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Flames

Age of Cthulhu Preview from Goodman Games

Posted on December 9, 2008 by

Goodman Games’ first Age of Cthulhu adventure, Death in Luxor, is at the printer now.

While we all await its arrival, Goodman Games has posted previews to help you explore the mysteries of Luxor, starting with the mysterious Old Persian (pdf preview).

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Flames

The Doom from Below RPG Review

Posted on December 2, 2008 by

The Doom from Below is a stand-alone (ish) Call of Cthulhu scenario from Super Genius Games. It can be, with minimum effort, tied directly to the events in their previous adventure Murder of Crows. The PDF weighs in at 38 pages (35 of these pages are pure meat) and seems quite generous for a one-shot adventure intended for four investigators.

First, a little blurb about the adventure itself. The Doom from Below takes investigators to the depths of a two-hundred foot chasm. The descent itself is semi-treacherous while The Things Not Meant To Be Seen at the bottom are even creepier.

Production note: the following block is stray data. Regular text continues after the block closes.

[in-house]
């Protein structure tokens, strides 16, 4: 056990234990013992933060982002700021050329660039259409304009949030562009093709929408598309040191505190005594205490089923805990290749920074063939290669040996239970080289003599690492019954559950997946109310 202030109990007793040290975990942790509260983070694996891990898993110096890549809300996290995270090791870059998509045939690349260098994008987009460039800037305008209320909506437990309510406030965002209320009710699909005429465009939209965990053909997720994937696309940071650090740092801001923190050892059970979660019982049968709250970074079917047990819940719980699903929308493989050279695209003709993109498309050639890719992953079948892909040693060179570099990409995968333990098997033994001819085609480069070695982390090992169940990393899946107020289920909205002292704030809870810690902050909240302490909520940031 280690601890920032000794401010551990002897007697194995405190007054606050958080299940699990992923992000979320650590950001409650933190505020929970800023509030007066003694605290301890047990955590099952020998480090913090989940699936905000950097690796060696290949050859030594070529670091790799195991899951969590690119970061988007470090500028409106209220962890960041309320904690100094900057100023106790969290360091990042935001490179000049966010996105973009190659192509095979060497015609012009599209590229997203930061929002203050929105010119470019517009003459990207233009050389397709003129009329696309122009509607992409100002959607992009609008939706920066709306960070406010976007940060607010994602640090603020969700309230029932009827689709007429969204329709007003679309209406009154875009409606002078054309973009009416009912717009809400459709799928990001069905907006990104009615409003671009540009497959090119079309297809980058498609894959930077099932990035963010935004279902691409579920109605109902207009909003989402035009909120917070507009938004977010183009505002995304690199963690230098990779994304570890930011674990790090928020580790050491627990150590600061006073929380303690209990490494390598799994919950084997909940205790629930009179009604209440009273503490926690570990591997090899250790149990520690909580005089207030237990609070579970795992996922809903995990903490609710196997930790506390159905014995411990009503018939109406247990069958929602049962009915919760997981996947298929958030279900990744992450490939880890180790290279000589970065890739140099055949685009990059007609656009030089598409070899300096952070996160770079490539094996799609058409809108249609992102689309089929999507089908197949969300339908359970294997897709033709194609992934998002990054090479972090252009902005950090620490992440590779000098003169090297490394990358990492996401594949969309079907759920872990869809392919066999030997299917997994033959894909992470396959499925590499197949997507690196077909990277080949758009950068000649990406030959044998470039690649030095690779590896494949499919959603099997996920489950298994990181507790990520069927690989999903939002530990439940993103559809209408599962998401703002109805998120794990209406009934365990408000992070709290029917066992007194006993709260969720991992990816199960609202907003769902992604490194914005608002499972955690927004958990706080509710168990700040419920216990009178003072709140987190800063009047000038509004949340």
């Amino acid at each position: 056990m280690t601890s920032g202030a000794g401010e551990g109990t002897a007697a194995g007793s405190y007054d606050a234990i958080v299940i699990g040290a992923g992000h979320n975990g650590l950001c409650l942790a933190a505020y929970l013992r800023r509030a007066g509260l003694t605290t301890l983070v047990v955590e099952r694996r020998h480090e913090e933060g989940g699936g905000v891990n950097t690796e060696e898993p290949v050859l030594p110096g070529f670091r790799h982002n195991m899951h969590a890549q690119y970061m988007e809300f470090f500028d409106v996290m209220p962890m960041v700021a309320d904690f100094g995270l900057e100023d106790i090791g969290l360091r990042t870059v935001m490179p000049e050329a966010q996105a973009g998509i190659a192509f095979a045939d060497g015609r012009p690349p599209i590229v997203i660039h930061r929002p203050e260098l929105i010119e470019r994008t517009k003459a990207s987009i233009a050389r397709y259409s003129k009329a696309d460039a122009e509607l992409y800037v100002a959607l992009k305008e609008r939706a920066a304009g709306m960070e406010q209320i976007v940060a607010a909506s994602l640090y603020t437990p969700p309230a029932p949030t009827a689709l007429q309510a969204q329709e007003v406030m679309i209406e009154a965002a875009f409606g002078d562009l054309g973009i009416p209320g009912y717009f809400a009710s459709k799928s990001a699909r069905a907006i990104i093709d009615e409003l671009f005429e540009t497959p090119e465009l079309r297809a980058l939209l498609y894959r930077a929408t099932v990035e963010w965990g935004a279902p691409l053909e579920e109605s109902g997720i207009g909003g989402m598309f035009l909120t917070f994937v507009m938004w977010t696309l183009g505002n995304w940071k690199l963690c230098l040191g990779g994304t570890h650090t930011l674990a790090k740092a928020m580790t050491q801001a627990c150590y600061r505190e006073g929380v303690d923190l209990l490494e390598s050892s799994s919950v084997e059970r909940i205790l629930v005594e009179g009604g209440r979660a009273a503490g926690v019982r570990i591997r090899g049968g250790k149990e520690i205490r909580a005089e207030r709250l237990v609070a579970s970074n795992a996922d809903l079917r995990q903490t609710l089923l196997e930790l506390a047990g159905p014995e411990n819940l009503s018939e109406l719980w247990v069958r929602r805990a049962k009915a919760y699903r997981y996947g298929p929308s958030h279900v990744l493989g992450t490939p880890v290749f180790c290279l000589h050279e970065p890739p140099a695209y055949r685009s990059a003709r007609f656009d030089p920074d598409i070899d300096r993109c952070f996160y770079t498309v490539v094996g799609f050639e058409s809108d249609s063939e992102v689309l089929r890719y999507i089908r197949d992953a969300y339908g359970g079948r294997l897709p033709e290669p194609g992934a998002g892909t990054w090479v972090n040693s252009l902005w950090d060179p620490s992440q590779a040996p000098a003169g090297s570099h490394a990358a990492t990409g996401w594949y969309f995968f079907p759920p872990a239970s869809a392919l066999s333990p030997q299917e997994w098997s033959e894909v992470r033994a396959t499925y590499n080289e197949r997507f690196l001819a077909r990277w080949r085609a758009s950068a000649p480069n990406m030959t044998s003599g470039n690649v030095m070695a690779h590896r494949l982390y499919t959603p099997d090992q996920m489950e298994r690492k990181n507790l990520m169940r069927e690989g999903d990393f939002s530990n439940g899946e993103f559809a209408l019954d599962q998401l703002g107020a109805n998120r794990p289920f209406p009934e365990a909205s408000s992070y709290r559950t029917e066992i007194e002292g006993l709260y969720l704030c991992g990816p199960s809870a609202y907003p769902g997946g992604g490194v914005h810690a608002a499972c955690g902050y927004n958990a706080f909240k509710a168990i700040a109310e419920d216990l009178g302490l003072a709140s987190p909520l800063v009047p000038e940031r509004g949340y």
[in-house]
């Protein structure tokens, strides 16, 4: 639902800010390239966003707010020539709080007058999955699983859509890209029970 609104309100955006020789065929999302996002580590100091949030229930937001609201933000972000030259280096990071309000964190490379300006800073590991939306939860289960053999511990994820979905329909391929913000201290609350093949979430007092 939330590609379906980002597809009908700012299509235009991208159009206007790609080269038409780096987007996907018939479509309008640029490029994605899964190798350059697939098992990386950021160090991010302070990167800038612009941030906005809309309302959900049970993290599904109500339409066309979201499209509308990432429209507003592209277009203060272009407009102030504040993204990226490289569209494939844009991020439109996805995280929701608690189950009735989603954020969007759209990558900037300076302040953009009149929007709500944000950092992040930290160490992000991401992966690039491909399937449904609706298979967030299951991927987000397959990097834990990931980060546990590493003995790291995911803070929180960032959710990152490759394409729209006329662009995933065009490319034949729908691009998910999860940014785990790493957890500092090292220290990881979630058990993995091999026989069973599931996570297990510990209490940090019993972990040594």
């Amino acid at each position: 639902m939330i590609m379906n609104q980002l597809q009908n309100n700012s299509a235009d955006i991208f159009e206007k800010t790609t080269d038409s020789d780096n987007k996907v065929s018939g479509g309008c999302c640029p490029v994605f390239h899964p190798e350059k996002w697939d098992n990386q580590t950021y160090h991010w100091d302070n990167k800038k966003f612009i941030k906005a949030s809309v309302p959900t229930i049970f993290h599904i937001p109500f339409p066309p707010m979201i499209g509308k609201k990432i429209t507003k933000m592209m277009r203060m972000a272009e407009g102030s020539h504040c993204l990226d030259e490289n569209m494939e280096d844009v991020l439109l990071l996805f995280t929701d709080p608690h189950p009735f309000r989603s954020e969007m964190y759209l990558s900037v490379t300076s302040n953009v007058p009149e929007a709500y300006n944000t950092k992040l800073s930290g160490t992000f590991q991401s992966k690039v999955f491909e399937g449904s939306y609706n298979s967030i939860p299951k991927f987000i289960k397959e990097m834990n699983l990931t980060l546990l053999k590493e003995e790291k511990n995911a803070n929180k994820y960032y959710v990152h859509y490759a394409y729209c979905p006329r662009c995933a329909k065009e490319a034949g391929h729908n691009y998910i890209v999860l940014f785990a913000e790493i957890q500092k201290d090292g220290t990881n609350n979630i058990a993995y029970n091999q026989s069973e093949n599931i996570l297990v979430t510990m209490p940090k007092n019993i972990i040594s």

Review by Todd Cash

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Billzilla

Tour de Lovecraft: the Tales Review

Posted on November 24, 2008 by

Howard Phillips Lovecraft is one of the few authors of the horror genre who has been dissected rather thoroughly (Edgar Allen Poe being another). Kenneth Hite, who’s made much of his living as both a critic and a Lovecraft enthusiast, has a few things to say on the subject, and they make for very interesting reading. Tour de Lovecraft — the Tales is an engaging breakdown of all 51 of Lovecraft’s mature prose fiction, from 1917’s The Tomb to Lovecraft’s last work, the Haunter of the Dark from late 1935.